Daniel J. Myers
Ph.D.: University of Wisconsin, Madison, 1997
Collective Violence; Diffusion of Social Processes; Social Movements; Formal Models of Collective Behavior; Game Theory; Research Methods.
Daniel J. Myers is Professor of Sociology, Vice President, and Associate Provost at the University of Notre Dame. His current research examines racial rioting in the 1960's and 1970's, deterministic and stochastic models of diffusion for collective violence, mathematical models of collective action, media coverage of protests, demonstrations, and riots, and game theoretic analyses of small group negotiation. He has published many books and articles primarily focused on social movements, the diffusion of social phenomena, social psychology, and urban politics. These include: Toward a More Perfect Union: The Governance of Metropolitan American (with Ralph Conant), Social Psychology (with John DeLamater), and Identity Work in Social Movements (with Jo Reger and Rachel Einwohner). He is currently leading a comprehensive re-assessment of U.S. race-related rioting in the 1960s funded by two grants from the National Science Foundation.
Myers has been particularly active in the social movements and collective behavior scholarly area, serving as the editor of Mobilization and founding the Center for the Study of Social Movements at Notre Dame which organizes the annual John D. McCarthy Lifetime Achievement Award and Distinguished Lecture, the academic blog, Mobilizing Ideas, and the annual Young Scholars in Social Movements Conference.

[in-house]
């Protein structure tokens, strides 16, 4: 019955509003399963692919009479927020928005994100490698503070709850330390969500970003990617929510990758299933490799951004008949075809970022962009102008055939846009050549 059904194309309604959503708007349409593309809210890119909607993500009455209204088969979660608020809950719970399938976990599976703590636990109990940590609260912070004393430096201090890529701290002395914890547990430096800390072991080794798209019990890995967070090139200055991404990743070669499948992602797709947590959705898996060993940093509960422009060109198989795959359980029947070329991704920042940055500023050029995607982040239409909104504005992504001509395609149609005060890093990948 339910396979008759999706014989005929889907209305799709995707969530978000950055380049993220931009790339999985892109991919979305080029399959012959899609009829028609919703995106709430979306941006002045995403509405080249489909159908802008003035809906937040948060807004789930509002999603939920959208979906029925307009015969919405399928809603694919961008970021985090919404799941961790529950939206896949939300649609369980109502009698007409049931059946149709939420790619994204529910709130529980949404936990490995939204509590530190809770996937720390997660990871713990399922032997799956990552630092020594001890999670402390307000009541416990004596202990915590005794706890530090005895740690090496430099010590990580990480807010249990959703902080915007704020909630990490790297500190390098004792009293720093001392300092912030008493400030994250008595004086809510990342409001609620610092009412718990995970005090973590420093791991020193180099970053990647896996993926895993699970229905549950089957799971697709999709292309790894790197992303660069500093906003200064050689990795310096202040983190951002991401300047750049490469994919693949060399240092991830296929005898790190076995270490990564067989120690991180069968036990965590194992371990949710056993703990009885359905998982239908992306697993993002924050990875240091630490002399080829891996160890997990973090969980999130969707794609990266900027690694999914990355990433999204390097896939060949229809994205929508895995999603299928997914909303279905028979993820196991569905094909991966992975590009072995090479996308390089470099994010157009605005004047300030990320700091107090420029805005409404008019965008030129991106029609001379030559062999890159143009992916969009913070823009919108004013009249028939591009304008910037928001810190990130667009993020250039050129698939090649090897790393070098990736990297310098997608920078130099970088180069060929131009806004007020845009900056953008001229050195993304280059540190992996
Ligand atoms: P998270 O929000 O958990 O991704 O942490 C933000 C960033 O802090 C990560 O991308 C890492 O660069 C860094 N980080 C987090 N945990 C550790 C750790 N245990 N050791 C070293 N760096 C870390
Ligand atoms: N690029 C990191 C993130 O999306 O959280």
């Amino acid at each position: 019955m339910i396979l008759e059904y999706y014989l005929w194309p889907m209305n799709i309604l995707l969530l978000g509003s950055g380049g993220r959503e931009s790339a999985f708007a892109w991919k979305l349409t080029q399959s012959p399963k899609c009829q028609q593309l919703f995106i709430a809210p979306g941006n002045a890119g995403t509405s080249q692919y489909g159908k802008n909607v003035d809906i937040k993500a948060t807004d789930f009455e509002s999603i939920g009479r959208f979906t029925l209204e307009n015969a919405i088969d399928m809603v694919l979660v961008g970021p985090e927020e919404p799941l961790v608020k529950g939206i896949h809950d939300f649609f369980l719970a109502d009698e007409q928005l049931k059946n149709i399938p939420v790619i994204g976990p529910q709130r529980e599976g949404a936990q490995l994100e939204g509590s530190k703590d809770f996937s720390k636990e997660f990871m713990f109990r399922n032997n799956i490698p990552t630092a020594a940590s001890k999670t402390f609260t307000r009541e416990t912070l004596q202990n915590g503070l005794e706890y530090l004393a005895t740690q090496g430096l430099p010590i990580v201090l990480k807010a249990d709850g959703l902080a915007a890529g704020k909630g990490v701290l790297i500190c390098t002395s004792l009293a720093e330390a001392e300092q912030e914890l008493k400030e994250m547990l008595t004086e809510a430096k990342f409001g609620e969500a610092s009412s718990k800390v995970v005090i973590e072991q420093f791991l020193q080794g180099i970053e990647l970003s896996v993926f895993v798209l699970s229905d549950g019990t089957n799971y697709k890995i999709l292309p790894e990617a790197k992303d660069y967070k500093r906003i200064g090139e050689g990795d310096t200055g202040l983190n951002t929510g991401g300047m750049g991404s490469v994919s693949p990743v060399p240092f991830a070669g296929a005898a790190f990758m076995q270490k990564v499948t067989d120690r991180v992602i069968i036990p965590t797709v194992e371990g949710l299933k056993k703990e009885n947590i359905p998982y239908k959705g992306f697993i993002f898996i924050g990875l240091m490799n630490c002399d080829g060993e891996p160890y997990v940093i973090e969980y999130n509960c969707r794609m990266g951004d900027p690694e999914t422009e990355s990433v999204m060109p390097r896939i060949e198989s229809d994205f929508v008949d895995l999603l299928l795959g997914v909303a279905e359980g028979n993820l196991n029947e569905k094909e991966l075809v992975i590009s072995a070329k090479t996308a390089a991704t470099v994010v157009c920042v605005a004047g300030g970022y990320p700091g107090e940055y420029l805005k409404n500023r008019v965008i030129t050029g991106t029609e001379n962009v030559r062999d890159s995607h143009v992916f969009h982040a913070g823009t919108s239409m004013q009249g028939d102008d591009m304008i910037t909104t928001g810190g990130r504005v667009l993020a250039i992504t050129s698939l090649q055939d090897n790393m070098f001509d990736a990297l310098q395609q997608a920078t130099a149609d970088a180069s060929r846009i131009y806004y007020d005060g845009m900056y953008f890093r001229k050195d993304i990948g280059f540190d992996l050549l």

Most recently, he has been named Vice President and Associate Provost at Notre Dame, following an appointment as Director of Faculty Development and Research in the Kroc Institute for International Peace Studies and then Associate Dean in the College of Arts and Letters, where he guided a rapid expansion of the social science division, the creation of the Center for Social Research, and strategic advances in the college’s research programs. A popular and innovative teacher who has been particularly active in leading undergraduate research, Myers has won the Rev. Charles E. Sheedy, C.S.C., Award for Excellence in Teaching—the College of Arts and Letters’ highest teaching honor.